“Today we are making history. In signing the Malta MedFish4Ever Declaration, we are affirming our political will to deliver tangible action: on fisheries and other activities that have an impact on fisheries resources, on the blue economy, on social inclusion, and on solidarity between the northern and southern shores of the Mediterranean,” said Commissioner Karmenu Vella, responsible for the Environment, Fisheries and Maritime Affairs.
The European Commission has put forward the MedFish4Ever Declaration – a 10-year pledge to secure the fish stocks of the Mediterranean. On the 30th of March, the ministers, heads of national delegations and the European Commissioner for the Environment, Maritime Affairs and Fisheries, met in Malta “to attain the environmental, economic and social sustainability of Mediterranean fisheries.”
The Malta Declaration is an important step forward by the European Commission, giving much-needed attention to the alarming situation in the Mediterranean. Through this pledge, the coastline countries have finally reached a consensus on what needs to be done. Since not all the countries on the Mediterranean coastline belong to the EU, a proper management of the region’s resources has not yet been established, leading to a rapid decline of fish stocks. In 2016, over 90% of the fish stocks assessed were considered over-exploited.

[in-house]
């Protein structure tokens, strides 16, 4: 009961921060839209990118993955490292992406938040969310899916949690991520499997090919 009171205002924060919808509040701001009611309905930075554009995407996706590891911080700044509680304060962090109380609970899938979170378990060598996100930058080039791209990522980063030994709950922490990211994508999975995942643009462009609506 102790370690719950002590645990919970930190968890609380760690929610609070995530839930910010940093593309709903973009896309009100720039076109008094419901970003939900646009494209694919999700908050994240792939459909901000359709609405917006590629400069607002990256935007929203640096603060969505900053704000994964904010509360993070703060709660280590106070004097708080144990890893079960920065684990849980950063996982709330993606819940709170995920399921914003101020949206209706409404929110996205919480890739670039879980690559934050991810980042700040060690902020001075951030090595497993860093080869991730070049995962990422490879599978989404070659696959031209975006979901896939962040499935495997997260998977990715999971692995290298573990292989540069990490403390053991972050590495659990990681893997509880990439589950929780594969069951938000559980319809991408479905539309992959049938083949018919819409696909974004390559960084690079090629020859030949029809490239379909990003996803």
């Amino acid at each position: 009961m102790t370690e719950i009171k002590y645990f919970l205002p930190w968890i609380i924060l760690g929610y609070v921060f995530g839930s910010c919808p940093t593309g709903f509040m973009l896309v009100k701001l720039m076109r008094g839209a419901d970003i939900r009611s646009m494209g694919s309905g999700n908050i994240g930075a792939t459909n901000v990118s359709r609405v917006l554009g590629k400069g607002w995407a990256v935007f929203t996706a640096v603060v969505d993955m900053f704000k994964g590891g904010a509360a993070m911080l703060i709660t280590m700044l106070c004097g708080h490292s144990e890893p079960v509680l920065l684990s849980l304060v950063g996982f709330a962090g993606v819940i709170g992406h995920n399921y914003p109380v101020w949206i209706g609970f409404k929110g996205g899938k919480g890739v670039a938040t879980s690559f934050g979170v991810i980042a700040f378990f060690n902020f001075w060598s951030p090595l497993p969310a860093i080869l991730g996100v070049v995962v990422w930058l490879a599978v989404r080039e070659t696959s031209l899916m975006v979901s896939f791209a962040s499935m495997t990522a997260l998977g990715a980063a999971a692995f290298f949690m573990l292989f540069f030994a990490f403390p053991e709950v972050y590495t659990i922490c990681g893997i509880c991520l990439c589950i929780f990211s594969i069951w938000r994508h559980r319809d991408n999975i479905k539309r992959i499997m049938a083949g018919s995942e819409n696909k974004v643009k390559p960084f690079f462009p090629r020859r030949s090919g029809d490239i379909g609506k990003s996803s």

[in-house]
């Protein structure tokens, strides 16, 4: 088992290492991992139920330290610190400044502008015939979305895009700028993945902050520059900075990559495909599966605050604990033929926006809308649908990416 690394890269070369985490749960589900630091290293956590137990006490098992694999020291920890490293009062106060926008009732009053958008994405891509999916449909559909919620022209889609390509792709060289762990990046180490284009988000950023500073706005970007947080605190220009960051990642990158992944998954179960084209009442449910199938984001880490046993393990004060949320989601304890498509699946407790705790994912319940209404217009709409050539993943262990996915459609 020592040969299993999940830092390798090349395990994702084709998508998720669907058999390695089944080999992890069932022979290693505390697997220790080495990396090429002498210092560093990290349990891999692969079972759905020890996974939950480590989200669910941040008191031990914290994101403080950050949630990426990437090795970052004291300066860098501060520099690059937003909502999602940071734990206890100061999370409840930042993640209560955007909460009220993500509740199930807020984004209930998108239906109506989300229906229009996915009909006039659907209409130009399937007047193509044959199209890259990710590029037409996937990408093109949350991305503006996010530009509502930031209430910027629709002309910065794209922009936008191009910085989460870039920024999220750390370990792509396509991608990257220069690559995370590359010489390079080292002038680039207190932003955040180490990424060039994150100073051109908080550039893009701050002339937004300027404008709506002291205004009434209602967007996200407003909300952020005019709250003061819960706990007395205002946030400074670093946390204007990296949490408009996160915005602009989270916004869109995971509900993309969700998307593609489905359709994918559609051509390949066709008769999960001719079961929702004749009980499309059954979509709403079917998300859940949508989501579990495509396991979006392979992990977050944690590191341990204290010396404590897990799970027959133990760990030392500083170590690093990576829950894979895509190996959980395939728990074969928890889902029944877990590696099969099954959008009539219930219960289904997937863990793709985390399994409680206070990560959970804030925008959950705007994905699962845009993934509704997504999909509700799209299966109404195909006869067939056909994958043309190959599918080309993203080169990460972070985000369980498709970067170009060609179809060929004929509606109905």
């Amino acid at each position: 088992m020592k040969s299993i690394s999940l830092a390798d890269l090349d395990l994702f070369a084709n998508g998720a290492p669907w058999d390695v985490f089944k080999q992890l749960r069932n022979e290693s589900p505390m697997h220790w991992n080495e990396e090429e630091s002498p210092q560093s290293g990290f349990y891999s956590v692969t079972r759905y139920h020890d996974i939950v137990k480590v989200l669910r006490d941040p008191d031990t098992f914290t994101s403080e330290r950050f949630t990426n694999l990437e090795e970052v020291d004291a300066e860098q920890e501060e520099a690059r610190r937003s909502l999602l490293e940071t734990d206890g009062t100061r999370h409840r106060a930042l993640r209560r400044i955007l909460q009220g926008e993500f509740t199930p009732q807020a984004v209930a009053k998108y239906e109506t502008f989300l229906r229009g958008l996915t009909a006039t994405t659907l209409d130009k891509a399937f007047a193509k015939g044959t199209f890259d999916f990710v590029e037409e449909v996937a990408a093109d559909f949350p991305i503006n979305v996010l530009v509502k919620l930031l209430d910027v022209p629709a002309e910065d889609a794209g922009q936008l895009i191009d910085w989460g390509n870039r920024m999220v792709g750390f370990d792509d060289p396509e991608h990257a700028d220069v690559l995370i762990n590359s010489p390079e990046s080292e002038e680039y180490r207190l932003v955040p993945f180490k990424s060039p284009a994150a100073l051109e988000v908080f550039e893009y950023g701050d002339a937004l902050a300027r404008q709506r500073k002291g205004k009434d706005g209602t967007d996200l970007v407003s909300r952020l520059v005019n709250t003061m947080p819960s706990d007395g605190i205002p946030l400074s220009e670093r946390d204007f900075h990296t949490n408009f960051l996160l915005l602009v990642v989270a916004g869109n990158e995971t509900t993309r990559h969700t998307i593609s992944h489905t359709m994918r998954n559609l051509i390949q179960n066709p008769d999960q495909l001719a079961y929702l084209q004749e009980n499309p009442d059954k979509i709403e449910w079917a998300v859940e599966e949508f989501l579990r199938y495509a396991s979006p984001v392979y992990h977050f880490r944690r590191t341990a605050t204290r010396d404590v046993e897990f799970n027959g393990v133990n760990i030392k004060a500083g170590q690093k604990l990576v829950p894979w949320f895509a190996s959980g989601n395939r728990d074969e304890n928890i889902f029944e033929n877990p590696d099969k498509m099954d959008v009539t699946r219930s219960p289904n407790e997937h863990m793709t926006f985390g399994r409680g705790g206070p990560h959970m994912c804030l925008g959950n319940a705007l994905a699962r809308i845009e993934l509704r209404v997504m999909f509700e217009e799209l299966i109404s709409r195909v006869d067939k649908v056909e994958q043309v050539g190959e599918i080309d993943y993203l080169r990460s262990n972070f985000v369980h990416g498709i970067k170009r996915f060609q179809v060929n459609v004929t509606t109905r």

The Declaration lists tangible actions that involve all actors in decision making and data collection processes to improve on existing scientific knowledge. The Commission aims to have adequate and scientific data collected by 2020, giving particular attention to small-scale fishermen in the data-collection process. The pledge also includes the complete elimination of illegal fishing activities and a multi-year plan that involves the participation of all key fisheries.
According to Marta Cavallé from Low Impact Fishers of Europe, the 2020 goal is optimistic: “All of those involved have to recognize just how ambitious the 2020 deadline is, to reach many of the key objectives such as managing 100% of the key fisheries by means of multi-annual management plans. Providing a system to generate adequate data collection systems will be equally challenging, taking into account the impact and needs of the recreational fishing sector while being aware of the present and worsening pollution threat.”
The poor state of the Mediterranean can be traced to a long term lack of recognition of its importance and its ecological, social and economic relevance. Concerns revolve around how far the Mediterranean situation has deteriorated and therefore just how much hard work, resources and commitment are going to be necessary to turn things around.
Cavallé strongly stressed that co-management with fishers has to be the way forward, as that will ensure coherence, compliance, quality data, adaptive management, and many other benefits. Although the Malta Declaration is an important step forward, the real challenge starts now with turning the declarations into affirmative actions.